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Old Aug 31, 2007, 9:41 AM   #17
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Use exposure compensation.

Use a -EV setting if the areas you care most about are overexposed (move the pointer to the left of center). That gives you a darker exposure than the camera's metering thinks is needed. The camera will use a faster shutter speed and/or smaller aperture (higher f/stop number) than it would have used to give you a darker exposure.

Use a +EV setting if the areas you are most about are underexposed (move the pointer to the right of center). That gives you a brighter exposure than the camera's metering thinks is needed. The camera will use a slower shutter speed and/or wider aperture (lower f/stop number) than it would have used to give you a brighter exposure.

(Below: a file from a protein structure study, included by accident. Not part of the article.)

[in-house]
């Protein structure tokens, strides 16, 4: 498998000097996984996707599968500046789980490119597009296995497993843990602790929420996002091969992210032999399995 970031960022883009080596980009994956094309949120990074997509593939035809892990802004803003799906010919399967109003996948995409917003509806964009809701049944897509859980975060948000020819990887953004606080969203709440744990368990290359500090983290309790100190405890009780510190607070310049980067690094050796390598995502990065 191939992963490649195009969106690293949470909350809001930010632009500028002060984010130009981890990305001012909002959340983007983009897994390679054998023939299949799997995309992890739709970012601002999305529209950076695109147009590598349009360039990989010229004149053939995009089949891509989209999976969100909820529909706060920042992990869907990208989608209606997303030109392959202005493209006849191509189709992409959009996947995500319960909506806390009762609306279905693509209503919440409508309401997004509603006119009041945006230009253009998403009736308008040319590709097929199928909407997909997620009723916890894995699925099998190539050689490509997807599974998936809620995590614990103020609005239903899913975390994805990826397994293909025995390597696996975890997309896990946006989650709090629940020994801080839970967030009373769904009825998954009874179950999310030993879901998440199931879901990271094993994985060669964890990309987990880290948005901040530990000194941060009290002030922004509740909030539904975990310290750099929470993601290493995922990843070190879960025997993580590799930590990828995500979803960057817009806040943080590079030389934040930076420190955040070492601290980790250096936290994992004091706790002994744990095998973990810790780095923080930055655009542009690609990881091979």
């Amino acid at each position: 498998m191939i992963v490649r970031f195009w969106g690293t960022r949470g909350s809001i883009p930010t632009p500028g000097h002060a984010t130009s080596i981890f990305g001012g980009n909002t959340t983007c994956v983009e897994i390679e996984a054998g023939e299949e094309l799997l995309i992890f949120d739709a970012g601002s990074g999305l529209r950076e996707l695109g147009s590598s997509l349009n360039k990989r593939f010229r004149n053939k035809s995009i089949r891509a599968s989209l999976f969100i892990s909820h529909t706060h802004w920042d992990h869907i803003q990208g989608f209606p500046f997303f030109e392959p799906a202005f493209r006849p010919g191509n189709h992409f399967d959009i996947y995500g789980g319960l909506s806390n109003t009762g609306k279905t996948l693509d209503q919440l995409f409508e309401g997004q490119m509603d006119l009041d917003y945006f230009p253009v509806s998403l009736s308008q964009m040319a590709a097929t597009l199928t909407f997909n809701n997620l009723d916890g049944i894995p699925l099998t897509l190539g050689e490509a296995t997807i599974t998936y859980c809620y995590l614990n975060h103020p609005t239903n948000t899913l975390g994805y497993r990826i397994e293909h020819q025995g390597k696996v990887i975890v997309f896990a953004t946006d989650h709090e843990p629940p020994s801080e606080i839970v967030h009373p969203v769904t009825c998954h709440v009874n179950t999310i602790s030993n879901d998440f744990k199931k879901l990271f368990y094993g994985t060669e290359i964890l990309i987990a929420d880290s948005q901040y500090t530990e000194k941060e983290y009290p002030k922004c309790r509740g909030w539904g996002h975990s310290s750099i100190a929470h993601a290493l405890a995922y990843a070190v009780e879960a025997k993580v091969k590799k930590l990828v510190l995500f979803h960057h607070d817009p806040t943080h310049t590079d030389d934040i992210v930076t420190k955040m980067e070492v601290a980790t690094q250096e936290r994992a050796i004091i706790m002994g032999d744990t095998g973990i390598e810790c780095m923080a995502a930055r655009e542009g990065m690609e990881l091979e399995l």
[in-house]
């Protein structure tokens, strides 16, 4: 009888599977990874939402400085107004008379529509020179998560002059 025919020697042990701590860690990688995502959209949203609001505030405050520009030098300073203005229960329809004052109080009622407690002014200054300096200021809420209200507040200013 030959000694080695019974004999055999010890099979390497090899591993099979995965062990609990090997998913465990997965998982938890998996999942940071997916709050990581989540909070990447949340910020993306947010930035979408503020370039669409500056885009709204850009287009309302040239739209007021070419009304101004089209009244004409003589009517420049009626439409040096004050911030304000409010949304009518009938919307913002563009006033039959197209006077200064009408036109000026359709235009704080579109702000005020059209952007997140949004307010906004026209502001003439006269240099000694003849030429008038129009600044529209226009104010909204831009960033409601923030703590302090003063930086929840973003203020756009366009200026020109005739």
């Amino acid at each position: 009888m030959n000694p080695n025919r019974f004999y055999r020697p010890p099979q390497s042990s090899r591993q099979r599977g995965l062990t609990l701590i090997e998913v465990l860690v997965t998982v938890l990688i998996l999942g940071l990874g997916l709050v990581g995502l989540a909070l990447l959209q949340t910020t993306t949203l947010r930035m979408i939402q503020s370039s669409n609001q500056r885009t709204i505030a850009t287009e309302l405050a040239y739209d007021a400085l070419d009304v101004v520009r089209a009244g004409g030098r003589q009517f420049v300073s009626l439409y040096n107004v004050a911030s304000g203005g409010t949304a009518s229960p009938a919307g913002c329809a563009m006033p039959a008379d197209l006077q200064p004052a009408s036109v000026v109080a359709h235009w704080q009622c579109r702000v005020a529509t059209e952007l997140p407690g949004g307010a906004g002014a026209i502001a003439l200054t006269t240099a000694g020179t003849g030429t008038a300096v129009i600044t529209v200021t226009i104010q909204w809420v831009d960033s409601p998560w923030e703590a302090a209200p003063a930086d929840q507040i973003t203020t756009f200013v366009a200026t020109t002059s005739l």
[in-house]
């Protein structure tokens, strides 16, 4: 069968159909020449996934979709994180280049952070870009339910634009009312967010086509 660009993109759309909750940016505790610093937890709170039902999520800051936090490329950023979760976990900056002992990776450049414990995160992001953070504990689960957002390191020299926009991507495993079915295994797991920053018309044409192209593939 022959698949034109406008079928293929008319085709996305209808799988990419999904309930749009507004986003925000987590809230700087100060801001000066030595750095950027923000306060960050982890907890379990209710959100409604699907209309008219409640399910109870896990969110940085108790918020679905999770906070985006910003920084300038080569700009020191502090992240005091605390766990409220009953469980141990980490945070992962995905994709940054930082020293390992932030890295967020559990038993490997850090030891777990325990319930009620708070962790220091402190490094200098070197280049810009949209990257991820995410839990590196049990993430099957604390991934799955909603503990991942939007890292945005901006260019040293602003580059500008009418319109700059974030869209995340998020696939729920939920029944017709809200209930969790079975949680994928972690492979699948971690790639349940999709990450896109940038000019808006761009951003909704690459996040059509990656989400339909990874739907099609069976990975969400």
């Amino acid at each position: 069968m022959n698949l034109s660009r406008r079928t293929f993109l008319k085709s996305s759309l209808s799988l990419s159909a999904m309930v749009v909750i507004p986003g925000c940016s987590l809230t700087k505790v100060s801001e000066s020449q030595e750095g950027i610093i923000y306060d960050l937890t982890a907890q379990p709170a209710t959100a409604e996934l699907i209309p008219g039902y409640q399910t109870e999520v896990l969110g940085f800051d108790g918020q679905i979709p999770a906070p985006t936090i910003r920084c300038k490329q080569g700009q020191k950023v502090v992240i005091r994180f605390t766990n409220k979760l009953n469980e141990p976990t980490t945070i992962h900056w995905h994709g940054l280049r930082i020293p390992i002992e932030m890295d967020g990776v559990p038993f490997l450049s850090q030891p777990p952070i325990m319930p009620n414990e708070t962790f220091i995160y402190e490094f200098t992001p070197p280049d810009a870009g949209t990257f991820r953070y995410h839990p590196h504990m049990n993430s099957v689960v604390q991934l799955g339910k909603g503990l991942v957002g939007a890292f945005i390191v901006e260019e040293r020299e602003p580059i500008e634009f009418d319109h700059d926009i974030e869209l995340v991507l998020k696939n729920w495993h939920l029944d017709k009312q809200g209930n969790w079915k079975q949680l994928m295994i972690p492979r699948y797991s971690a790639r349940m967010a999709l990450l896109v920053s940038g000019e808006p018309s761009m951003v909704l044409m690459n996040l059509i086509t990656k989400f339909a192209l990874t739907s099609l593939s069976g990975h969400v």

If shooting with manual exposure, your settings are what impact how bright or dark the image is exposed. So, use the meter as a guide (the pointer in the meter will tell you if your settings will result in a brighter or darker image compared to the way the camera is metering the scene).


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Old Aug 31, 2007, 9:42 AM   #18
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JimC wrote:
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ugly_giddy wrote:
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one more thing, y is it that with the same setting, tha auto mode is more brighter than the manual mode? this is of course with the same subject and lighting. and amera on a tripod.
Then, something is likely different about the settings. ;-)